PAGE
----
But the other characters–Miles, Lucy, Ryan–aren’t so secure about what’s real and what’s not, and I was interested in the way the fantastic intruded in their realist lives.

The “Russian Mobsters” who Ryan encounters in Chapter 14–straight out of central casting–are actually real guys. The conversation Ryan has with them is taken practically verbatim from an encounter I had with a trio of friendly, drunken tourists I met when I was in Las Vegas, and the sense of “threat” comes from the movie cliches that Ryan (and, perhaps, the reader) imposes upon them.

On the other hand, one of the big supposed villains of the novel is a horror movie nerd who freaks out at the sight of real blood and carnage.

In short, I was attracted to the idea that the real and the fantastic would share the same space in the novel, layered upon one another. And–as in all the best ghost stories–we never know how much is just a reflection of the characters’ psychological states.

JE: Okay, everything you just said illustrates one of the reasons why your fiction is great: because there is so much going on beneath the surface, so many ideas, so much intertextuality, and awareness of what came before you, the sum of which could very easily result in work that was convoluted, or heavy-handed, yet your story is so crisp and focused and efficient in its execution, that the effect is a kind of electricity that pulses beneath the work, palpable but invisible—charged, the whole work is charged, like each sentence has the energy of all the sentences which were cut in order to arrive at the one that remains. And yet you’ve stated that you were groping in the early stages of composition. Don’t you get the feeling sometimes that our stories exist somewhere already, fully formed, and that our unconscious mind (or perhaps even something outside ourselves) just leads us to them through a distillation process? Almost like the act of composition—the rough, rough, rough drafts—are just an act of faith? Or am I just too stoned again? Fuck, I think I’m too stoned again. Does that make sense?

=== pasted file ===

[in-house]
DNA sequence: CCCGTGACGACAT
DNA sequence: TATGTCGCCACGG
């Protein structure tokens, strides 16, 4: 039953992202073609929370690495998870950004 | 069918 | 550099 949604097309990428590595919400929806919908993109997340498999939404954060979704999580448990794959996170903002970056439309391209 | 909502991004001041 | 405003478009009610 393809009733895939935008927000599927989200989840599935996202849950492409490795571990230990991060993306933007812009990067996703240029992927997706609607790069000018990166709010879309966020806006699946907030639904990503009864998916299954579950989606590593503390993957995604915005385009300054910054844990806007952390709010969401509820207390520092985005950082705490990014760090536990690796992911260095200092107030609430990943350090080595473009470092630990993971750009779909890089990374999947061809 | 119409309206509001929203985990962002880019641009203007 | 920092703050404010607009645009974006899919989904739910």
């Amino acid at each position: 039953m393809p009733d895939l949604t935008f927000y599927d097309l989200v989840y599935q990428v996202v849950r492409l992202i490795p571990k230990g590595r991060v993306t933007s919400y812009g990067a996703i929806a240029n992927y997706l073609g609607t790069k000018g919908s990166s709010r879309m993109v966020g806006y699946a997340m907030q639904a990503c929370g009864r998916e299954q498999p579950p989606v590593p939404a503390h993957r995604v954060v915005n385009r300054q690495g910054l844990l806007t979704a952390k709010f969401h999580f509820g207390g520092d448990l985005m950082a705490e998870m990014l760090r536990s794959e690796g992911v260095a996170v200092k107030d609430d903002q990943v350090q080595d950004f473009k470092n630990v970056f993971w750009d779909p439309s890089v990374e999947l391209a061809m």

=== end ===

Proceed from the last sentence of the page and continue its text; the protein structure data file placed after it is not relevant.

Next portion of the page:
DC: Yes, you’re probably too stoned again. But join the club. There’s a big stoner in practically every book I write. I love you guys.

I truly believe in the power of the subconscious. I don’t outline, and I don’t know what is going to happen when I begin a story or a novel. I have images, and characters, and glimmerings of plot, but no real outline.

There is something suicidal about this approach, because it means that you can get to the middle of a book and realize that you have nowhere to go. I’ve had this happen a couple of times, and it is a terrible experience.